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For Release: Sep. 25, 1995
NASA LIGHTNING DETECTOR GATHERS CLUES TO FORMATION OF SEVERE WEATHER AND TORNADOS
NASA research scientists have taken an important step toward understanding the characteristics of lightning produced by severe, tornadic storms, using data collected by a new orbiting lightning sensor launched this spring.
As NASA's Optical Transient Detector passed over Oklahoma April 17, the instrument observed intense lightning activity from a very large tornado producing storm system. These observations are significant because lightning flash rates are believed to be an important product of severe storm development and may provide an indication on the formation of mesocyclones and tornadic activity, according to Dr. Hugh Christian, Principal Investigator of the Optical Transient Detector at the Marshall Space Flight Center in Huntsville, Ala.
About 40 seconds into its pass over the Oklahoma storm, the instrument recorded a peak rate of sixty flashes per second. The rate then began to decrease. Approximately one minute after the pass, observers saw a tornado touch the ground. The instrument detected almost 200 lightning flashes during its three-minute pass. In contrast, the ground based National Lightning Network, which detects only cloud to ground flashes, located nine flashes during the same three-minute period. This large difference suggests the tornadic storm was producing primarily intracloud lightning.
"These observations of intracloud lightning activity in the Oklahoma storm system are an important indication of the potential role lightning may play as an indicator of severe weather," said Christian. "We saw much more intense lightning activity produced by these clouds than was observed on the ground, both prior to and during tornado formation," explained Christian. "In the next months we plan to perform detailed studies on the relationship between intracloud lightning and the formation of severe weather."
Previous research suggests that high ratios of intracloud and cloud-to-ground lightning are characteristic of very intense or severe thunderstorms. Observations of lightning behavior associated with severe storms show that lightning rates increase as the storm grows, but abruptly decrease as the storm begins to collapse. This pattern observed in the Oklahoma storm may mirror the life cycle of the airmass of storms and might be an indication of the onset of downdrafts occurring prior to tornado generation, according to Christian.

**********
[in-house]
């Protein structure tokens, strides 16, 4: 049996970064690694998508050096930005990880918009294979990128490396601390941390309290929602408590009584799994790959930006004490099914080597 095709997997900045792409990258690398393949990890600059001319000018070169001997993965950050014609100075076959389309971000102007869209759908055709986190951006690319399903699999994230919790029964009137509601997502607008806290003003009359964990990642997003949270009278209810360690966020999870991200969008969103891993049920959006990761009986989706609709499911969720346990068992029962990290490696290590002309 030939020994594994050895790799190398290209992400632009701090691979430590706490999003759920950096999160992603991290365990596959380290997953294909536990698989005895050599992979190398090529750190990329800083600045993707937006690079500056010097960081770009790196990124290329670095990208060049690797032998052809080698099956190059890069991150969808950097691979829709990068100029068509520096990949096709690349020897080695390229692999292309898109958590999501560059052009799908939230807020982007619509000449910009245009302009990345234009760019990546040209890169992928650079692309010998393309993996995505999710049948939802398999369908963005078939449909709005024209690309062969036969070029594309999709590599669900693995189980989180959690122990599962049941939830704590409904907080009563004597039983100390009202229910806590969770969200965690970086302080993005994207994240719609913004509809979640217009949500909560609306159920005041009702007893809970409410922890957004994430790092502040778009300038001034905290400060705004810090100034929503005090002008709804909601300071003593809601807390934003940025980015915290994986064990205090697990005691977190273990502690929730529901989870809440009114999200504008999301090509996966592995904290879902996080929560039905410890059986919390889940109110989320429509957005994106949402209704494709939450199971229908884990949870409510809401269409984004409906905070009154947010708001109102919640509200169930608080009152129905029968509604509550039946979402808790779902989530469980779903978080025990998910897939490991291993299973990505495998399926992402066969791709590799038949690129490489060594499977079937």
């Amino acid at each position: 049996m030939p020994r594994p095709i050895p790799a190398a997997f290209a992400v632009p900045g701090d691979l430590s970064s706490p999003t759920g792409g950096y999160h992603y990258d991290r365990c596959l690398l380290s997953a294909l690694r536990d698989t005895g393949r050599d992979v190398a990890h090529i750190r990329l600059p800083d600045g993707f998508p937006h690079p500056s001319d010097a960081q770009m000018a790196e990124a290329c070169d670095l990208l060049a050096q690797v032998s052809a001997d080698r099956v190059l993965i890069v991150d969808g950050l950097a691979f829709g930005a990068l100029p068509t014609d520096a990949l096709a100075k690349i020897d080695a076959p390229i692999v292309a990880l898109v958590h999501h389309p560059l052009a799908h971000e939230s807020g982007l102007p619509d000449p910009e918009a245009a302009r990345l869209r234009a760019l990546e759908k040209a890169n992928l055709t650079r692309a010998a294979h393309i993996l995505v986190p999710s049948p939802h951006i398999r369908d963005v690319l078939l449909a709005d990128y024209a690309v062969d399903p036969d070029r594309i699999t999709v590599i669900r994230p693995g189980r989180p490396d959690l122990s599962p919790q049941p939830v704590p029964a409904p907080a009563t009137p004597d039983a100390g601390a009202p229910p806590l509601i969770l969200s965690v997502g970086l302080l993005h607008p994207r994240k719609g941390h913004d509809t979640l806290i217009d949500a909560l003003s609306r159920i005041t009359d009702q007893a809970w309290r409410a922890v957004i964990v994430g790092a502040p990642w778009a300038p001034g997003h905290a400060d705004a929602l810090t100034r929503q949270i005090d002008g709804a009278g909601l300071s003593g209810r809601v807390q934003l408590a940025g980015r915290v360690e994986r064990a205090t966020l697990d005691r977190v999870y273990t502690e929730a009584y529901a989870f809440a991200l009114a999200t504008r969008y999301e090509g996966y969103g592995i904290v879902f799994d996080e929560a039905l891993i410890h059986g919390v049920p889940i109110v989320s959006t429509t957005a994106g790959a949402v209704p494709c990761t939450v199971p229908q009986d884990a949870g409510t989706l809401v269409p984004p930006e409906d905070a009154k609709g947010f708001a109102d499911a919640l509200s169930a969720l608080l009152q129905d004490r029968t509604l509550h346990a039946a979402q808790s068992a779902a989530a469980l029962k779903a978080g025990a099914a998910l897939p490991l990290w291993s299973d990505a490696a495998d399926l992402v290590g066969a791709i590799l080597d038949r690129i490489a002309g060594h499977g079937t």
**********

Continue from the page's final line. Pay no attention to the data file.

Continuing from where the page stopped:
"The Optical Transient Detector is working wonderfully; detecting and locating intracloud and cloud to ground lightning all over the globe, during both day and night," said Christian. "The instrument has detected a great deal of lighting especially while passing over large storm systems. While the ground networks only see a portion of the total lightning activity, from space we are able to detect large amounts of intracloud lightning, as well as lightning to the ground."
"The Optical Transient Detector research effort is off to an exciting start," explained Christian. "We are increasing our understanding of the role of lightning in the Earth's atmosphere and building a data base of lightning activity as an indicator of strong convection and severe weather. The experience we are gaining with this lightning instrument could help develop geostationary sensors for real-time severe weather warnings."
Data from the Optical Transient Detector will be analyzed by scientists located at the Global Hydrology and Climate Center in Huntsville. Data will be processed in the climate center's Optical Transient Detector Science Computer Facility and archived and distributed in the Earth Observing Systems Data Information System.
The Optical Transient Detector was carried into orbit aboard a Pegasus launch vehicle provided by Orbital Sciences Corporation April 3. The instrument, managed by the Marshall Center, is a highly compact lightning detector capable of observing instantaneous changes in light intensity in its field of view, day or night.